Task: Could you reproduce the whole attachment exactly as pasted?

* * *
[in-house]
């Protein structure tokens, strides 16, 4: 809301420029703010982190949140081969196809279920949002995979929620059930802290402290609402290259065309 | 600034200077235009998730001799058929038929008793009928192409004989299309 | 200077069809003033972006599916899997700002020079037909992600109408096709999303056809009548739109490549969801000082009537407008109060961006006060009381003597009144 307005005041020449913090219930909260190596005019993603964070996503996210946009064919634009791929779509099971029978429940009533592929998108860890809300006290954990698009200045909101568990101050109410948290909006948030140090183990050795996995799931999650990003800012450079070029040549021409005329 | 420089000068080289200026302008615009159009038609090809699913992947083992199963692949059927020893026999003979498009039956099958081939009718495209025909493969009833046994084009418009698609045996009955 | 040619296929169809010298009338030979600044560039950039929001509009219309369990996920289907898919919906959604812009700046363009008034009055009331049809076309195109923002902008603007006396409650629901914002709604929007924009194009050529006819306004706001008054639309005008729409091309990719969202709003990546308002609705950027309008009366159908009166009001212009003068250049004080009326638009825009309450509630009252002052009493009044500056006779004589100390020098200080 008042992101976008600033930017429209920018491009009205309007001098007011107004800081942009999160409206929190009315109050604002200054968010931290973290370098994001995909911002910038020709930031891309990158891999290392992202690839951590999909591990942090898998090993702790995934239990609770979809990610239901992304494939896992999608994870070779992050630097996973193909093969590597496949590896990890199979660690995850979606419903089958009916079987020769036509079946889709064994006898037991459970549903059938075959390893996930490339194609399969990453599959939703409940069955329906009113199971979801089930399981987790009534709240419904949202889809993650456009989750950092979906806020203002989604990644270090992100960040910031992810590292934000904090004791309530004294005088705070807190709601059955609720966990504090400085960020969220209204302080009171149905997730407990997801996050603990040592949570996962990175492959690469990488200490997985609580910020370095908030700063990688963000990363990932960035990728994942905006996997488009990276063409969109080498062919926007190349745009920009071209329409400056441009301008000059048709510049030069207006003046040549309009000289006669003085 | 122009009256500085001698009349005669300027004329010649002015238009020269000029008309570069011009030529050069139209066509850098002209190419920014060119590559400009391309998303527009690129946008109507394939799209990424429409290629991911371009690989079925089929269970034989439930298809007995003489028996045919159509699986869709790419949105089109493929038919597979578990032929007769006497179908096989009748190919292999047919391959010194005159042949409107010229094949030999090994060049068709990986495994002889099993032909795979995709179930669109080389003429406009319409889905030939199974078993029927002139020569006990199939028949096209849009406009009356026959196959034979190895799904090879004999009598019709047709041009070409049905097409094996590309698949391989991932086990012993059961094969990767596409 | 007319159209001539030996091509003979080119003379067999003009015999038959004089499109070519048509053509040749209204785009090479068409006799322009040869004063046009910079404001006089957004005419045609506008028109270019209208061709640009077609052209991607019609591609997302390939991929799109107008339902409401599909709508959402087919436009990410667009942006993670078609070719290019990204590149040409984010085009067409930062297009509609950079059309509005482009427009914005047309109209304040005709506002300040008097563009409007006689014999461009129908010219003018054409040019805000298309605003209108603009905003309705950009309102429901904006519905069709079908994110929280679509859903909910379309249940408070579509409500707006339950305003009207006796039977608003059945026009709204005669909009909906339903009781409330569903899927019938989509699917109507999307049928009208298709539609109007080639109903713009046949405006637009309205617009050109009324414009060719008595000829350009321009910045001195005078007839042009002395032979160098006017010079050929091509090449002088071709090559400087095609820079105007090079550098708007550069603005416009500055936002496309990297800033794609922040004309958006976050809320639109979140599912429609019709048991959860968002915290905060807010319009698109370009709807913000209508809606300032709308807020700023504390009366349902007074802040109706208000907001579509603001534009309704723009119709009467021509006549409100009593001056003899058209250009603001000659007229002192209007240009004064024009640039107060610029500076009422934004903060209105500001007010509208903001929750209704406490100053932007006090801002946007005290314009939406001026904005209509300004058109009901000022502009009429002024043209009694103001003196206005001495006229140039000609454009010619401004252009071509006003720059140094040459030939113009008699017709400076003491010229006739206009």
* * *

[in-house]
């Protein structure tokens, strides 16, 4: 809301420029703010982190949140081969196809279920949002995979929620059930802290402290609402290259065309 | 600034200077235009998730001799058929038929008793009928192409004989299309 | 200077069809003033972006599916899997700002020079037909992600109408096709999303056809009548739109490549969801000082009537407008109060961006006060009381003597009144 307005005041020449913090219930909260190596005019993603964070996503996210946009064919634009791929779509099971029978429940009533592929998108860890809300006290954990698009200045909101568990101050109410948290909006948030140090183990050795996995799931999650990003800012450079070029040549021409005329 | 420089000068080289200026302008615009159009038609090809699913992947083992199963692949059927020893026999003979498009039956099958081939009718495209025909493969009833046994084009418009698609045996009955 | 040619296929169809010298009338030979600044560039950039929001509009219309369990996920289907898919919906959604812009700046363009008034009055009331049809076309195109923002902008603007006396409650629901914002709604929007924009194009050529006819306004706001008054639309005008729409091309990719969202709003990546308002609705950027309008009366159908009166009001212009003068250049004080009326638009825009309450509630009252002052009493009044500056006779004589100390020098200080 008042992101976008600033930017429209920018491009009205309007001098007011107004800081942009999160409206929190009315109050604002200054968010931290973290370098994001995909911002910038020709930031891309990158891999290392992202690839951590999909591990942090898998090993702790995934239990609770979809990610239901992304494939896992999608994870070779992050630097996973193909093969590597496949590896990890199979660690995850979606419903089958009916079987020769036509079946889709064994006898037991459970549903059938075959390893996930490339194609399969990453599959939703409940069955329906009113199971979801089930399981987790009534709240419904949202889809993650456009989750950092979906806020203002989604990644270090992100960040910031992810590292934000904090004791309530004294005088705070807190709601059955609720966990504090400085960020969220209204302080009171149905997730407990997801996050603990040592949570996962990175492959690469990488200490997985609580910020370095908030700063990688963000990363990932960035990728994942905006996997488009990276063409969109080498062919926007190349745009920009071209329409400056441009301008000059048709510049030069207006003046040549309009000289006669003085 | 122009009256500085001698009349005669300027004329010649002015238009020269000029008309570069011009030529050069139209066509850098002209190419920014060119590559400009391309998303527009690129946008109507394939799209990424429409290629991911371009690989079925089929269970034989439930298809007995003489028996045919159509699986869709790419949105089109493929038919597979578990032929007769006497179908096989009748190919292999047919391959010194005159042949409107010229094949030999090994060049068709990986495994002889099993032909795979995709179930669109080389003429406009319409889905030939199974078993029927002139020569006990199939028949096209849009406009009356026959196959034979190895799904090879004999009598019709047709041009070409049905097409094996590309698949391989991932086990012993059961094969990767596409 | 007319159209001539030996091509003979080119003379067999003009015999038959004089499109070519048509053509040749209204785009090479068409006799322009040869004063046009910079404001006089957004005419045609506008028109270019209208061709640009077609052209991607019609591609997302390939991929799109107008339902409401599909709508959402087919436009990410667009942006993670078609070719290019990204590149040409984010085009067409930062297009509609950079059309509005482009427009914005047309109209304040005709506002300040008097563009409007006689014999461009129908010219003018054409040019805000298309605003209108603009905003309705950009309102429901904006519905069709079908994110929280679509859903909910379309249940408070579509409500707006339950305003009207006796039977608003059945026009709204005669909009909906339903009781409330569903899927019938989509699917109507999307049928009208298709539609109007080639109903713009046949405006637009309205617009050109009324414009060719008595000829350009321009910045001195005078007839042009002395032979160098006017010079050929091509090449002088071709090559400087095609820079105007090079550098708007550069603005416009500055936002496309990297800033794609922040004309958006976050809320639109979140599912429609019709048991959860968002915290905060807010319009698109370009709807913000209508809606300032709308807020700023504390009366349902007074802040109706208000907001579509603001534009309704723009119709009467021509006549409100009593001056003899058209250009603001000659007229002192209007240009004064024009640039107060610029500076009422934004903060209105500001007010509208903001929750209704406490100053932007006090801002946007005290314009939406001026904005209509300004058109009901000022502009009429002024043209009694103001003196206005001495006229140039000609454009010619401004252009071509006003720059140094040459030939113009008699017709400076003491010229006739206009």